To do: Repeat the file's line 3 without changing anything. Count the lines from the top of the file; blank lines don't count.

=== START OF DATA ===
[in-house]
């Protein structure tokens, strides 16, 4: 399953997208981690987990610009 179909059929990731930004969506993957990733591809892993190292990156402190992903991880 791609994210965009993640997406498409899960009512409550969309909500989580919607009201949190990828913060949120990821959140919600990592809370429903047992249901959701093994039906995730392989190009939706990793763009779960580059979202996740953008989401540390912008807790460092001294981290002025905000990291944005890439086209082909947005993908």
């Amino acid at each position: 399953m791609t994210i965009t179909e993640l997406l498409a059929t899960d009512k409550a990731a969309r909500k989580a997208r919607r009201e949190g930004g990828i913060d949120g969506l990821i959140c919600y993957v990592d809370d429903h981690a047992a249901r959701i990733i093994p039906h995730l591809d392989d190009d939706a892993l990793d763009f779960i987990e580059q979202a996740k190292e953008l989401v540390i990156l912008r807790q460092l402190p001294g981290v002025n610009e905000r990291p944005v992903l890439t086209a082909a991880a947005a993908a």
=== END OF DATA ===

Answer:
């Amino acid at each position: 399953m791609t994210i965009t179909e993640l997406l498409a059929t899960d009512k409550a990731a969309r909500k989580a997208r919607r009201e949190g930004g990828i913060d949120g969506l990821i959140c919600y993957v990592d809370d429903h981690a047992a249901r959701i990733i093994p039906h995730l591809d392989d190009d939706a892993l990793d763009f779960i987990e580059q979202a996740k190292e953008l989401v540390i990156l912008r807790q460092l402190p001294g981290v002025n610009e905000r990291p944005v992903l890439t086209a082909a991880a947005a993908a």